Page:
Just as no two kids are the same; no two autistic kids are the same either. Take my boys for example, Owen’s highly sensitive to certain sounds, smells and tastes and has severe food selectivity but seems to be less sensitive to touch (i.e. he doesn’t seem to notice temperature much at all, if water is too hot or too cold, etc). Eli doesn’t appear sensitive to sounds or smells, and he eats a variety of foods yet he’s very sensitive to temperature (weather, water, food, etc.).
Owen has a lot of language but only recently has it become more functional. His language is very repetitive and he has very little back and forth communication skills. He’s unable to express himself much at all unless he is repeating something we’ve practiced or he’s seen on tv. Eli, on the other hand, has advanced language skills to the point of being precocious. This is the single most misleading fact about his diagnosis to me. Every article on autism talks of little to no eye contact and language as the red flags for autism. What they don’t tell you, without digging a little deeper, is that precocious language is also a red flag more affiliated with Asperger’s, a diagnosis that now falls under the umbrella of autism spectrum disorder. He also perseverates on topics, and will ask a question over and over again regardless of how many times we answer him.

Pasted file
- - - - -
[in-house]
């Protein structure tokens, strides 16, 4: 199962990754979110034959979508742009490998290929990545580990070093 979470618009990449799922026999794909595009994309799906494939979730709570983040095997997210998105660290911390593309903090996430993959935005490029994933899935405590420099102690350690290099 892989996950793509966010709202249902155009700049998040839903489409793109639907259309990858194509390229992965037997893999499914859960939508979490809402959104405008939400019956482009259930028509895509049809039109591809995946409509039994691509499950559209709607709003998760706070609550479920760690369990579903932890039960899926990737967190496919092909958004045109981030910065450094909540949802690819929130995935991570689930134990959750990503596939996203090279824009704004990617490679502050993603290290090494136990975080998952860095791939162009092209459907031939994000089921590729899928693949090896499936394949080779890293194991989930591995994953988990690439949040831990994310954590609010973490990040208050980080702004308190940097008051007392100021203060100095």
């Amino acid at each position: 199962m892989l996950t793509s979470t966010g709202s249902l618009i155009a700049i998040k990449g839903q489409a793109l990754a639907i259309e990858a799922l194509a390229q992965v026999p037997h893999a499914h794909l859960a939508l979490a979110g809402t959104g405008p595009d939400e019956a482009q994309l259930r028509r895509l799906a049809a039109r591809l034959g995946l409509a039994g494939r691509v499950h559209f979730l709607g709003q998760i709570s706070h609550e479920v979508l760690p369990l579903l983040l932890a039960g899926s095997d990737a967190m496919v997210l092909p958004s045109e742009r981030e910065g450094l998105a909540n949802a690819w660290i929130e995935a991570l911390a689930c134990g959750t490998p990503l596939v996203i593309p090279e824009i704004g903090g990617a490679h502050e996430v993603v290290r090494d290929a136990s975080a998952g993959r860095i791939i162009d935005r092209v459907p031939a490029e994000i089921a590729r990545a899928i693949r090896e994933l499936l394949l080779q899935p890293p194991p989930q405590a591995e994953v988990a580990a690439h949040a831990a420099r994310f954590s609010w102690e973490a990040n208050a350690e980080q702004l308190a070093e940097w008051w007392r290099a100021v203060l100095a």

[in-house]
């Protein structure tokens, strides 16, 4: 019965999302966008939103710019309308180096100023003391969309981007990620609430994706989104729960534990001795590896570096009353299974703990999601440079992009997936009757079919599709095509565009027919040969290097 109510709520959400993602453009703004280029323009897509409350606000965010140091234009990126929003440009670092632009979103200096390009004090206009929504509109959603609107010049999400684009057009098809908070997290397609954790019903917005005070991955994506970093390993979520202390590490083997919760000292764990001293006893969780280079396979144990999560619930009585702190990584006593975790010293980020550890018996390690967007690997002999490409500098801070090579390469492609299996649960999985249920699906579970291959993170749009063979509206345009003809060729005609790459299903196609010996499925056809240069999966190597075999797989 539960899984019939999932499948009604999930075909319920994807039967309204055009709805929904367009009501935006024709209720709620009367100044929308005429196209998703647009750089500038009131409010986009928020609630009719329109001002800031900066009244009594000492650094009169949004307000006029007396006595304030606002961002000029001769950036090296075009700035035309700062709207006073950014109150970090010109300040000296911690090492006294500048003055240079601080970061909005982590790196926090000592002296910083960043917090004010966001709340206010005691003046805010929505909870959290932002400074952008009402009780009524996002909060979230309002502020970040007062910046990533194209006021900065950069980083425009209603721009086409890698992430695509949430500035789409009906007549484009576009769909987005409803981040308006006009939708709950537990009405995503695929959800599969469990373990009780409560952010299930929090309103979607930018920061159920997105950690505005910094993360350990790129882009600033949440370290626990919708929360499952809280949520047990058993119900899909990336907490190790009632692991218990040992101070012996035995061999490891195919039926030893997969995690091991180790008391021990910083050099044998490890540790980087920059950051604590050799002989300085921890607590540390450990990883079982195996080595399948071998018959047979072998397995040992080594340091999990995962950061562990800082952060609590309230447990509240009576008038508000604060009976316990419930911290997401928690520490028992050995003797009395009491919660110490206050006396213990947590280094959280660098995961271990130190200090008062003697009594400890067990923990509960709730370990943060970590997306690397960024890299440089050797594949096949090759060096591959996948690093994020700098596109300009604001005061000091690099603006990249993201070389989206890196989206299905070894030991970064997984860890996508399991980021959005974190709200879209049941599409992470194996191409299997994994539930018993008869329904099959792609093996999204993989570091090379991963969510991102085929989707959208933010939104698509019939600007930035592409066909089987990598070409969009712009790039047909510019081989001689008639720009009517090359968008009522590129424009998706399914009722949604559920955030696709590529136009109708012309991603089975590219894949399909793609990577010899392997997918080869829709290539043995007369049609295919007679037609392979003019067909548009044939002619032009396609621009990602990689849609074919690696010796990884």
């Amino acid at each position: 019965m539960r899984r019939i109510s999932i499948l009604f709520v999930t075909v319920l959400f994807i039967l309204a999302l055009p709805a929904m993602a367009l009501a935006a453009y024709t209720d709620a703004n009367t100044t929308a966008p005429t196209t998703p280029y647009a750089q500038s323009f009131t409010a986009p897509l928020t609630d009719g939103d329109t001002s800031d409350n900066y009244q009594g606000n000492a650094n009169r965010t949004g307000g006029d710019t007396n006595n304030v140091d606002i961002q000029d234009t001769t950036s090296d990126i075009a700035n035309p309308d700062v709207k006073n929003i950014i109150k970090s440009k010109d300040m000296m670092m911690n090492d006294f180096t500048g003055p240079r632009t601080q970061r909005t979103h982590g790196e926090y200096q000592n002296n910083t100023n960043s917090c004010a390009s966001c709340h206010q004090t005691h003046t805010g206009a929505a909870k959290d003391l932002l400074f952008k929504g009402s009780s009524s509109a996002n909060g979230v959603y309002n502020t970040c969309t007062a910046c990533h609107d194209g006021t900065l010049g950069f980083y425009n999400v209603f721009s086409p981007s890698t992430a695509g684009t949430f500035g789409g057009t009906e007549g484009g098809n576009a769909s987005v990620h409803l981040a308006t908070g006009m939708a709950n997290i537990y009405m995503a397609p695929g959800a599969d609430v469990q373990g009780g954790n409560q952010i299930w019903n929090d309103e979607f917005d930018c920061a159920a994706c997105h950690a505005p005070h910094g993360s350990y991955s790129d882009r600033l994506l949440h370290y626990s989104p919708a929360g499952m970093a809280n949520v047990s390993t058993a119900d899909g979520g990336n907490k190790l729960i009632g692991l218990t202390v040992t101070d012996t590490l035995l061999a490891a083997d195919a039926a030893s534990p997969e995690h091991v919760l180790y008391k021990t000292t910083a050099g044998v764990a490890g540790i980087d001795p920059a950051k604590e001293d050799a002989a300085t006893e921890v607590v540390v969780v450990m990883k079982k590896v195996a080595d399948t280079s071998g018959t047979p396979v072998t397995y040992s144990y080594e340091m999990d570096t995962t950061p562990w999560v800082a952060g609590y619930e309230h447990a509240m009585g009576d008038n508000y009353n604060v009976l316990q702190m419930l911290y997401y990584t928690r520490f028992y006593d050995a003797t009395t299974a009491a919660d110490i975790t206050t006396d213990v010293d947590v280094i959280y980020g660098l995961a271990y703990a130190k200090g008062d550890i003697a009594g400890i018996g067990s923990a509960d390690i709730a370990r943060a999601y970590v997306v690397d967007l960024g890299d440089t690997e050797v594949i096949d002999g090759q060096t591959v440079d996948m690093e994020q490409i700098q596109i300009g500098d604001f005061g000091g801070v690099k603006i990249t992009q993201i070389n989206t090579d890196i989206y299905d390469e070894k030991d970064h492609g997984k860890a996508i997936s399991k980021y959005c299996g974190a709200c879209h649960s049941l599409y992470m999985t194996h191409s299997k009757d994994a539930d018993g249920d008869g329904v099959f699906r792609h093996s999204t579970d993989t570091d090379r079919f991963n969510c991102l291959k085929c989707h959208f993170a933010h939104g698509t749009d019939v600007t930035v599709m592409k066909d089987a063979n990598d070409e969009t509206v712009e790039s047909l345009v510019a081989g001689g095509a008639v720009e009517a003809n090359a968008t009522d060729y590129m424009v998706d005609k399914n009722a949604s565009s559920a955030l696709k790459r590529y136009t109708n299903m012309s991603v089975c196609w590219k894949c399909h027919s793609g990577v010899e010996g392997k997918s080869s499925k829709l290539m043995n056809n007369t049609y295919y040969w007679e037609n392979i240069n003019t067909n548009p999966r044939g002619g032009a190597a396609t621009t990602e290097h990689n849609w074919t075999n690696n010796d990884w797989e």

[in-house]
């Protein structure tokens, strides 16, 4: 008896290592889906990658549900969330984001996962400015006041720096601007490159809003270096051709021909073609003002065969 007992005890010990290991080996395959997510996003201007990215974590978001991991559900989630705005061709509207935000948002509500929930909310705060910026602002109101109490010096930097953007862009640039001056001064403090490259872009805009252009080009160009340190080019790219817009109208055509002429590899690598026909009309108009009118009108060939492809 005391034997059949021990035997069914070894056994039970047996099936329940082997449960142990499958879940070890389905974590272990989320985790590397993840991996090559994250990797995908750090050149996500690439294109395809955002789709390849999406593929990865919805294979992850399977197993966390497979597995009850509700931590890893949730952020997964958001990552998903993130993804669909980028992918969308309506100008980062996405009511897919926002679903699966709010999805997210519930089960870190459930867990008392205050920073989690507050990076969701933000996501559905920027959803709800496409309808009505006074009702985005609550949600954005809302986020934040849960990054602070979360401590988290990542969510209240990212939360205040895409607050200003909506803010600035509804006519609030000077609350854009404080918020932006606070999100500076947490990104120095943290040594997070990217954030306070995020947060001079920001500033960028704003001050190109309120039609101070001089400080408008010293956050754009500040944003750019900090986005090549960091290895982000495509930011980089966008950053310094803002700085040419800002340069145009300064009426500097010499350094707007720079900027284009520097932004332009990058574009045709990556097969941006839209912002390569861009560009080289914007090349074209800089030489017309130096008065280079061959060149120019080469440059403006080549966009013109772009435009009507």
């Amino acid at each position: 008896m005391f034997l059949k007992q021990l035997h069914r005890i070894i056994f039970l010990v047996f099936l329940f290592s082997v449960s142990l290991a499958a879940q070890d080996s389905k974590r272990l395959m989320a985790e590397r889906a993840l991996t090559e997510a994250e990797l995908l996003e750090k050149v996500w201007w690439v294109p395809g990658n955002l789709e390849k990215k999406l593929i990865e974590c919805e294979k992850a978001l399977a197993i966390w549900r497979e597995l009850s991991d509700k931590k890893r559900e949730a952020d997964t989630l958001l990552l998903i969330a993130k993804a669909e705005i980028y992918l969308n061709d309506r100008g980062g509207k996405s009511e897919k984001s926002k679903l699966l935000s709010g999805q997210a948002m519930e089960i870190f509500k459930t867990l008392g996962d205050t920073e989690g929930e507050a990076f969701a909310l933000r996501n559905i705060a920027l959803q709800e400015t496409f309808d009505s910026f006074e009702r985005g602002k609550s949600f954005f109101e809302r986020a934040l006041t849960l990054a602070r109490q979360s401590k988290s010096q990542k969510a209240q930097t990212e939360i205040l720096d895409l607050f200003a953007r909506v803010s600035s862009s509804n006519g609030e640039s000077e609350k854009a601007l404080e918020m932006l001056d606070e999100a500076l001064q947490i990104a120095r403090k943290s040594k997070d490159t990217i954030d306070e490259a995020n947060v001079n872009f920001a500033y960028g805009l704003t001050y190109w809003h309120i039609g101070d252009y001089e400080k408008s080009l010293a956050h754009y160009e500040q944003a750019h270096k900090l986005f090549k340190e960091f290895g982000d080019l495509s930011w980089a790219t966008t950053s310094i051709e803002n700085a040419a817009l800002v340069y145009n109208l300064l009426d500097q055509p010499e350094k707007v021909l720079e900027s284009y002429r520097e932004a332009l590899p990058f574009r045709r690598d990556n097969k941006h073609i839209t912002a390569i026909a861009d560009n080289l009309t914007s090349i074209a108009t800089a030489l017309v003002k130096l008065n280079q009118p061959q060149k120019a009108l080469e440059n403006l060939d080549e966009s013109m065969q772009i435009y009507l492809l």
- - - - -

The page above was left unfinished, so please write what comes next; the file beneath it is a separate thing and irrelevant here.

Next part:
Both of my boys make eye contact, Eli better than Owen. Most articles that list the red flags for autism do not mention that inconsistent eye contact is a more common red flag than no eye contact. If you are looking for your child to keep their head down and eyes averted at all times then you may be missing the subtleties of inconsistent eye contact. This looks more like fleeting eye contact, disinterest or simply that your child is staring at your eyebrows nose or mouth and not necessarily in your eyes. If Eli brings up the topic of conversation and is very interested in getting his point across then he will make and hold eye contact for a period of time. His eye contact becomes less consistent when he’s less interested in the topic of conversation or when he knows that he has my full attention and I look directly back at him. It’s during those times I’ll notice that he’s focusing on my facial features rather than my eyes or will suddenly become pre-occupied looking elsewhere.
Finally there are the repetitive behaviors and interests. Owen looks more like the typical autistic kid, sitting in the corner, completely absorbed in his toy car, as he rolls it back and forth while the other children play around him. Eli was never into spinning wheels, instead he loved to flip lids. He’d spin or flip them and watch them wobble until falling flat then he’d flip them again. At one year old he could get three different bottle caps wobbling simultaneously. It was quite an impressive skill. He no longer flips lids. He now loves to make his toys soar through the air in a perfect arch. He does it over and over again while making a sound like they are falling. Sometimes he watches them fall out of the corner of his eyes and other times he just does the movement repeatedly.